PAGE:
Asheville Coffee Crawl project showcases local brews

COFFEE TALK: Friends Mary Scarborough, left, and Alex Perry, right, visited and ranked 30 Asheville coffee shops last summer. Here, the two share a laugh outside of Odds Café in West Asheville. Photo by Natalia Yepez-Frias

Summer vacation can create more free time than some college students know what to do with. But last summer, Alex Perry and Mary Scarborough, 19-year-old sophomores at Berry College in Georgia, turned their downtime into an opportunity. The pair decided to visit and rank 30 coffee shops in the Asheville area and created a website with their results —

“I wanted a better way to see Asheville, but for me that’s hard to do without a goal in mind,” says Perry, who moved to Black Mountain a year ago. “So we tied our love of coffee into exploring Asheville in a new way.” Scarborough, an Asheville native, adds, “Coffee is such a big part of college culture. When my friends visit Asheville, they always ask what the best shop is, and I wanted to have a good answer.”

Perry and Scarborough met up after work throughout the summer and usually went to two to three coffee shops per week. At each shop, they’d ask the barista for the best drink, which they found was usually the house drip. “We would finish our cups, then count to three and say our scores at the same time. We took the averages, and those became our drip scores,” Perry says. The two acknowledge that their rating system was completely subjective, but they say they strove to rate the shops as fairly as possible.

Finally, Perry made sure to take a picture of himself and Scarborough in every shop — and as the self-proclaimed “self-timer king,” this often meant setting his phone up in random corners of cafés and holding poses while other customers looked on. “It was funny and humiliating at the same time,” Scarborough says.

So what were they looking for? Ratings were based on coffee quality, freshness and aroma, as well as on the atmosphere of the cafés. The duo also favored shops that appealed to a wide audience and had great customer service and high standards of cleanliness. “The top shops had that funky atmosphere, but the spaces were also welcoming and inviting,” Scarborough says. “And they had superfriendly people who were passionate about brewing coffee.”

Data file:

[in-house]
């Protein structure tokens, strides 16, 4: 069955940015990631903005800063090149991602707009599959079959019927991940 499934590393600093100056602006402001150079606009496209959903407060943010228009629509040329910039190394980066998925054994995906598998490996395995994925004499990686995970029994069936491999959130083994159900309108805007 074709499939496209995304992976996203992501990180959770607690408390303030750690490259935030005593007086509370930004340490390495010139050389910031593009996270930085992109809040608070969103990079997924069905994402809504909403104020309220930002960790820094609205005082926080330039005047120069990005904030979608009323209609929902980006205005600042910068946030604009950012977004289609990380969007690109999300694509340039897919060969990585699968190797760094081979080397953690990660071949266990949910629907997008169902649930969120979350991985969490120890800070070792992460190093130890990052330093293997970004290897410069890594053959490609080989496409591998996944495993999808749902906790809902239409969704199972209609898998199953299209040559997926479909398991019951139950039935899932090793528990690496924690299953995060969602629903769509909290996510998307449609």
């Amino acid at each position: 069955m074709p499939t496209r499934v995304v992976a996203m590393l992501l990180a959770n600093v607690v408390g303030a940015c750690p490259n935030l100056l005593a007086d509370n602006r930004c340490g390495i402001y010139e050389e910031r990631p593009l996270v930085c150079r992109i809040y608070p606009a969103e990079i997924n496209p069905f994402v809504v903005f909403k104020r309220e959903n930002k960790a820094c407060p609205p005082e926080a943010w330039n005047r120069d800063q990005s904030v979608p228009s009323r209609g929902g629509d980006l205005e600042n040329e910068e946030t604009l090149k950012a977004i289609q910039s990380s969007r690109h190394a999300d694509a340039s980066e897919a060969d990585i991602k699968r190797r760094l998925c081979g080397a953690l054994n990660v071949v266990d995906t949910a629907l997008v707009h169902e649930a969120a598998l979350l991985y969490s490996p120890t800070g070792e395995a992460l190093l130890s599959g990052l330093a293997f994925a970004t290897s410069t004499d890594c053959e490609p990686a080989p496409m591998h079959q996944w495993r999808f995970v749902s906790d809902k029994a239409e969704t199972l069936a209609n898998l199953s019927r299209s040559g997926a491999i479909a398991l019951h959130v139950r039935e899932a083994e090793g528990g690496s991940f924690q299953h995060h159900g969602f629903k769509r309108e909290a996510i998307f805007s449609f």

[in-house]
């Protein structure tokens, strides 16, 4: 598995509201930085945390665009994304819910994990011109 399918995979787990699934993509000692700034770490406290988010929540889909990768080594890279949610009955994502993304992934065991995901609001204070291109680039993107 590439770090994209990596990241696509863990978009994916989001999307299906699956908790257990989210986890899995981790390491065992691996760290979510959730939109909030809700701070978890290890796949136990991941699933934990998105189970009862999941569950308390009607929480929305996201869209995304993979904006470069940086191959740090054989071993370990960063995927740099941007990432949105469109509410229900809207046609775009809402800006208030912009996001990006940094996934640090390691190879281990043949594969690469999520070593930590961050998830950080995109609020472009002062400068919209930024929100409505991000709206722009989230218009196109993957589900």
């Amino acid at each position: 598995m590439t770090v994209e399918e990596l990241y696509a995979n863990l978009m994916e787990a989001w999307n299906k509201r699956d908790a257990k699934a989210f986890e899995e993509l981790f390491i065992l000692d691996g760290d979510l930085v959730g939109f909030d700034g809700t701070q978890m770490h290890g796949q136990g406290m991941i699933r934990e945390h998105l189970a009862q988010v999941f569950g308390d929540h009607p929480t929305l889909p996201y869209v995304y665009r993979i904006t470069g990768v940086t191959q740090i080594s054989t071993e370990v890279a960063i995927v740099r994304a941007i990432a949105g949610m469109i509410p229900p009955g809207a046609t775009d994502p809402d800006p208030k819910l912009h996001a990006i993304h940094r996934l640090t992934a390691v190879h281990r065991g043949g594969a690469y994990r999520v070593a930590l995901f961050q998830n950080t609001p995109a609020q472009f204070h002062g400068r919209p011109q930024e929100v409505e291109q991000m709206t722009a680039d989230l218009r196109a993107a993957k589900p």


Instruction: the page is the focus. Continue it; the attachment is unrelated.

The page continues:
Their top-rated shop was Liberty House Coffee and Café, which earned a rating of 9 out of 10 for its “great outdoor and indoor seating, wonderful customer service and house drip.” Liberty House opened four months ago in an old 1920s cottage in downtown Asheville. “We wanted to create a space for the neighborhood to come together, and I used a lot of local craftsmen to build the space,” says owner Dylan Glasgow. The shop sources sustainably harvested coffee from 1000 Faces in Athens, Ga., and Asheville’s PennyCup Coffee Co., which has café locations in the YMI Cultural Center and River Arts District. PennyCup’s RAD location on Depot Street features a small-batch roastery, and on Saturdays, customers are encouraged to come ask questions and learn about the roasting process.

Perry and Scarborough rated PennyCup second on their list with an 8.9, and the shop’s co-owner and manager, Matthew Burd, recalls meeting the two during the crawl. “I was very grateful for their enthusiasm about our space and the coffee,” he says. “They told me they rated Liberty House No. 1, which I was happy to hear. We’re thrilled that Dylan [Glasgow] does such a great job with our coffee there.”

The pair learned just how central local roasts are in Asheville’s coffee scene. “Every shop we went to brewed their own coffee or used a local brewer. That was pretty amazing,” Perry says. He noticed that many shops on the list brewed certified organic, fair-trade coffee from Black Mountain’s Dynamite Roasting Co., which sells to about 150 coffee shops, restaurants and grocery stores in the Asheville area. According to Dynamite brewer Andy Gibbon, the company travels frequently to ensure transparent relationships with their coffee farmers around the world. Last year, Dynamite raised funds to provide cows for Rwandan farmers, and staff members just returned from a trip to Peru, where they were planning and networking with farmers.

Beyond being a fun summer project, Perry and Scarborough hope their website might be used as a guide for navigating Asheville. “It can be overwhelming to take on an entire place to visit,” Perry says. “I think our list is a great way for people to have something to follow and connect to what Asheville really is.”



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About Eliza Stokes
Eliza Stokes holds a B.A. in Creative Writing and Global Studies from Warren Wilson College. She received the 2016 Larry Levis Award for outstanding manuscript on behalf of the Warren Wilson MFA Program and has read for the Juniper Bends Reading Series. Eliza is a freelance writer and editor based in Asheville.

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